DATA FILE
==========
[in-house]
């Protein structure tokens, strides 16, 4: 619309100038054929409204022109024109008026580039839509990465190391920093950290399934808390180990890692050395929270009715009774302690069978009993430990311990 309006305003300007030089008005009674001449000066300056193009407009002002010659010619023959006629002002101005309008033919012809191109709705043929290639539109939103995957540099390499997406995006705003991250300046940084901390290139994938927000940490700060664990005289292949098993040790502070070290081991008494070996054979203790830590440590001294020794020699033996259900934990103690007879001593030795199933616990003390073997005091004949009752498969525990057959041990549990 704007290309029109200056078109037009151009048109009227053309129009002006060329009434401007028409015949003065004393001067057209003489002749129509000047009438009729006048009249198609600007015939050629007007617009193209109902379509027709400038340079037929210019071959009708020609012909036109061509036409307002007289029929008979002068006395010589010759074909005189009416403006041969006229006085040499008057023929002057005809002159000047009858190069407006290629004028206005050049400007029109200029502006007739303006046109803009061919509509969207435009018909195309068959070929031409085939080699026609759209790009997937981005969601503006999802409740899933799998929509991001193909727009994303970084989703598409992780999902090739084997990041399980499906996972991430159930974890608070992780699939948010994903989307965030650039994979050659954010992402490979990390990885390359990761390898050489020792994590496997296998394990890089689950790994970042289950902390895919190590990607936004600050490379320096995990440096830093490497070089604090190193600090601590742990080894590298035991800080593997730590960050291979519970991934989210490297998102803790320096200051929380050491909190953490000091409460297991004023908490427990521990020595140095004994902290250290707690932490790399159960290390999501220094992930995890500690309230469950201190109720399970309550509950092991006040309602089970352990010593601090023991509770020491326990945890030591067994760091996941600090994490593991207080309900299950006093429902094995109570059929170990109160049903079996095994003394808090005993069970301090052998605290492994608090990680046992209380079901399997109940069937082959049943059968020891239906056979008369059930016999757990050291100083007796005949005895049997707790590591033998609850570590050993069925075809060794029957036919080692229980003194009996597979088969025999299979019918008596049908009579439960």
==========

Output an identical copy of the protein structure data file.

[in-house]
């Protein structure tokens, strides 16, 4: 619309100038054929409204022109024109008026580039839509990465190391920093950290399934808390180990890692050395929270009715009774302690069978009993430990311990 309006305003300007030089008005009674001449000066300056193009407009002002010659010619023959006629002002101005309008033919012809191109709705043929290639539109939103995957540099390499997406995006705003991250300046940084901390290139994938927000940490700060664990005289292949098993040790502070070290081991008494070996054979203790830590440590001294020794020699033996259900934990103690007879001593030795199933616990003390073997005091004949009752498969525990057959041990549990 704007290309029109200056078109037009151009048109009227053309129009002006060329009434401007028409015949003065004393001067057209003489002749129509000047009438009729006048009249198609600007015939050629007007617009193209109902379509027709400038340079037929210019071959009708020609012909036109061509036409307002007289029929008979002068006395010589010759074909005189009416403006041969006229006085040499008057023929002057005809002159000047009858190069407006290629004028206005050049400007029109200029502006007739303006046109803009061919509509969207435009018909195309068959070929031409085939080699026609759209790009997937981005969601503006999802409740899933799998929509991001193909727009994303970084989703598409992780999902090739084997990041399980499906996972991430159930974890608070992780699939948010994903989307965030650039994979050659954010992402490979990390990885390359990761390898050489020792994590496997296998394990890089689950790994970042289950902390895919190590990607936004600050490379320096995990440096830093490497070089604090190193600090601590742990080894590298035991800080593997730590960050291979519970991934989210490297998102803790320096200051929380050491909190953490000091409460297991004023908490427990521990020595140095004994902290250290707690932490790399159960290390999501220094992930995890500690309230469950201190109720399970309550509950092991006040309602089970352990010593601090023991509770020491326990945890030591067994760091996941600090994490593991207080309900299950006093429902094995109570059929170990109160049903079996095994003394808090005993069970301090052998605290492994608090990680046992209380079901399997109940069937082959049943059968020891239906056979008369059930016999757990050291100083007796005949005895049997707790590591033998609850570590050993069925075809060794029957036919080692229980003194009996597979088969025999299979019918008596049908009579439960």